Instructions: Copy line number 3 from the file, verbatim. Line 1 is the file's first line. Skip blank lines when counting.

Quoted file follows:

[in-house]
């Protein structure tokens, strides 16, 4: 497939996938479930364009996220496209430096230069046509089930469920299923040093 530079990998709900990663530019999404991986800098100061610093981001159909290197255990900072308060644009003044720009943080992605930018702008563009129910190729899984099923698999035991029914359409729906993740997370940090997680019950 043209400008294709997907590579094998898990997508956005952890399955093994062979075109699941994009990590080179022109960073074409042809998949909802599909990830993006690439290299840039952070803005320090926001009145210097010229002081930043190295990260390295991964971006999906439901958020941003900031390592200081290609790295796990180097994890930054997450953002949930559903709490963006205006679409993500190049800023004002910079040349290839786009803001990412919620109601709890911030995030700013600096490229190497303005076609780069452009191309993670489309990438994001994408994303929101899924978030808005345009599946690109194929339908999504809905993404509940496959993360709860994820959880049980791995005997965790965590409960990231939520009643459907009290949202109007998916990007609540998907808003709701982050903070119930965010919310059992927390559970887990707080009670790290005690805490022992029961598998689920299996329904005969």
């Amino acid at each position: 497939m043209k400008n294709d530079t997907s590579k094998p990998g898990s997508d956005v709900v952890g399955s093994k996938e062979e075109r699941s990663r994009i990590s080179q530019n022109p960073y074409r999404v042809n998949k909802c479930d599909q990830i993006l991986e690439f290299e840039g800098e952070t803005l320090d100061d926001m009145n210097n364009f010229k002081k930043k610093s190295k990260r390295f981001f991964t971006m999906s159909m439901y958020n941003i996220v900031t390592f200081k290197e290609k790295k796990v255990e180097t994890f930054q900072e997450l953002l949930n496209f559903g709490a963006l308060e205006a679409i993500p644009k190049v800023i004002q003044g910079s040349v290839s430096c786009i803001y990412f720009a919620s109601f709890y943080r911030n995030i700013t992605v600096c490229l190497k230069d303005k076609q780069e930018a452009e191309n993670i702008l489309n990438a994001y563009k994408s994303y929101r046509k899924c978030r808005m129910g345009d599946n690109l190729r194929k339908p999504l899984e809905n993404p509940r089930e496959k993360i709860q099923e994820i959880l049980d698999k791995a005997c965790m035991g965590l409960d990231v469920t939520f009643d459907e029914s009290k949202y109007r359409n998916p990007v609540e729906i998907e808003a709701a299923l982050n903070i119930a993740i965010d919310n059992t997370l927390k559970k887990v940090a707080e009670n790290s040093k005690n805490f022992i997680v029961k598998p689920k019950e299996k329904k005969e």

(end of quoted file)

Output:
């Amino acid at each position: 497939m043209k400008n294709d530079t997907s590579k094998p990998g898990s997508d956005v709900v952890g399955s093994k996938e062979e075109r699941s990663r994009i990590s080179q530019n022109p960073y074409r999404v042809n998949k909802c479930d599909q990830i993006l991986e690439f290299e840039g800098e952070t803005l320090d100061d926001m009145n210097n364009f010229k002081k930043k610093s190295k990260r390295f981001f991964t971006m999906s159909m439901y958020n941003i996220v900031t390592f200081k290197e290609k790295k796990v255990e180097t994890f930054q900072e997450l953002l949930n496209f559903g709490a963006l308060e205006a679409i993500p644009k190049v800023i004002q003044g910079s040349v290839s430096c786009i803001y990412f720009a919620s109601f709890y943080r911030n995030i700013t992605v600096c490229l190497k230069d303005k076609q780069e930018a452009e191309n993670i702008l489309n990438a994001y563009k994408s994303y929101r046509k899924c978030r808005m129910g345009d599946n690109l190729r194929k339908p999504l899984e809905n993404p509940r089930e496959k993360i709860q099923e994820i959880l049980d698999k791995a005997c965790m035991g965590l409960d990231v469920t939520f009643d459907e029914s009290k949202y109007r359409n998916p990007v609540e729906i998907e808003a709701a299923l982050n903070i119930a993740i965010d919310n059992t997370l927390k559970k887990v940090a707080e009670n790290s040093k005690n805490f022992i997680v029961k598998p689920k019950e299996k329904k005969e």